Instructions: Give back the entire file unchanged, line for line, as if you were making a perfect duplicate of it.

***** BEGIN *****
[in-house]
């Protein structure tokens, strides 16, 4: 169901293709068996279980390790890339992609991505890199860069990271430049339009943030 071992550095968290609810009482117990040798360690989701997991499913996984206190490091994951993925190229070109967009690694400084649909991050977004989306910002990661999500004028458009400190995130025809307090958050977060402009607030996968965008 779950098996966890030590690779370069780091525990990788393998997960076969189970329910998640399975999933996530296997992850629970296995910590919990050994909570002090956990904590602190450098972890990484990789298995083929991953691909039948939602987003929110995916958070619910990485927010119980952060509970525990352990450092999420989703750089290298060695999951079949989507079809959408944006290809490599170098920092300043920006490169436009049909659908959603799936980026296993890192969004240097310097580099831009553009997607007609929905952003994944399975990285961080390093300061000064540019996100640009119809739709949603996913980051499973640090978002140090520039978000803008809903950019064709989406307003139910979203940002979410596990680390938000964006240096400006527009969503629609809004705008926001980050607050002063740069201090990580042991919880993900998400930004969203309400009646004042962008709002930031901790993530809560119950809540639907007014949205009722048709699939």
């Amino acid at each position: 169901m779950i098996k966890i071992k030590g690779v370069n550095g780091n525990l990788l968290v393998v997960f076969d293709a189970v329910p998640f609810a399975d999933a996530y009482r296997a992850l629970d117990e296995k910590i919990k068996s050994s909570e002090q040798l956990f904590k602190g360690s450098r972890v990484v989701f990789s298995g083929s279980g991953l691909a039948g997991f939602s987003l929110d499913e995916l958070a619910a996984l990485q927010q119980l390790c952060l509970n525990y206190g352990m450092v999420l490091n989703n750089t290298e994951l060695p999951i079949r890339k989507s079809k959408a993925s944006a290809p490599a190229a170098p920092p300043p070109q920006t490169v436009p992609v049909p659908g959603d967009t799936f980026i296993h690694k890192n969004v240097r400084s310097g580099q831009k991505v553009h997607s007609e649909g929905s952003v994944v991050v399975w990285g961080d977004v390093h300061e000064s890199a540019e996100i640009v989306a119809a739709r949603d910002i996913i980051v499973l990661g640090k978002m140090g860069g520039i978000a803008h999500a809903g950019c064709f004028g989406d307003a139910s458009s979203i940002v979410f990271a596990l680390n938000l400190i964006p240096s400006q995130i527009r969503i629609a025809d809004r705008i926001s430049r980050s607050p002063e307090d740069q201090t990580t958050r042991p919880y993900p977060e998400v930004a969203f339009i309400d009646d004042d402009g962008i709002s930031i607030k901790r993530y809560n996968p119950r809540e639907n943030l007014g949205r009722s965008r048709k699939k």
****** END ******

[in-house]
């Protein structure tokens, strides 16, 4: 169901293709068996279980390790890339992609991505890199860069990271430049339009943030 071992550095968290609810009482117990040798360690989701997991499913996984206190490091994951993925190229070109967009690694400084649909991050977004989306910002990661999500004028458009400190995130025809307090958050977060402009607030996968965008 779950098996966890030590690779370069780091525990990788393998997960076969189970329910998640399975999933996530296997992850629970296995910590919990050994909570002090956990904590602190450098972890990484990789298995083929991953691909039948939602987003929110995916958070619910990485927010119980952060509970525990352990450092999420989703750089290298060695999951079949989507079809959408944006290809490599170098920092300043920006490169436009049909659908959603799936980026296993890192969004240097310097580099831009553009997607007609929905952003994944399975990285961080390093300061000064540019996100640009119809739709949603996913980051499973640090978002140090520039978000803008809903950019064709989406307003139910979203940002979410596990680390938000964006240096400006527009969503629609809004705008926001980050607050002063740069201090990580042991919880993900998400930004969203309400009646004042962008709002930031901790993530809560119950809540639907007014949205009722048709699939």
């Amino acid at each position: 169901m779950i098996k966890i071992k030590g690779v370069n550095g780091n525990l990788l968290v393998v997960f076969d293709a189970v329910p998640f609810a399975d999933a996530y009482r296997a992850l629970d117990e296995k910590i919990k068996s050994s909570e002090q040798l956990f904590k602190g360690s450098r972890v990484v989701f990789s298995g083929s279980g991953l691909a039948g997991f939602s987003l929110d499913e995916l958070a619910a996984l990485q927010q119980l390790c952060l509970n525990y206190g352990m450092v999420l490091n989703n750089t290298e994951l060695p999951i079949r890339k989507s079809k959408a993925s944006a290809p490599a190229a170098p920092p300043p070109q920006t490169v436009p992609v049909p659908g959603d967009t799936f980026i296993h690694k890192n969004v240097r400084s310097g580099q831009k991505v553009h997607s007609e649909g929905s952003v994944v991050v399975w990285g961080d977004v390093h300061e000064s890199a540019e996100i640009v989306a119809a739709r949603d910002i996913i980051v499973l990661g640090k978002m140090g860069g520039i978000a803008h999500a809903g950019c064709f004028g989406d307003a139910s458009s979203i940002v979410f990271a596990l680390n938000l400190i964006p240096s400006q995130i527009r969503i629609a025809d809004r705008i926001s430049r980050s607050p002063e307090d740069q201090t990580t958050r042991p919880y993900p977060e998400v930004a969203f339009i309400d009646d004042d402009g962008i709002s930031i607030k901790r993530y809560n996968p119950r809540e639907n943030l007014g949205r009722s965008r048709k699939k």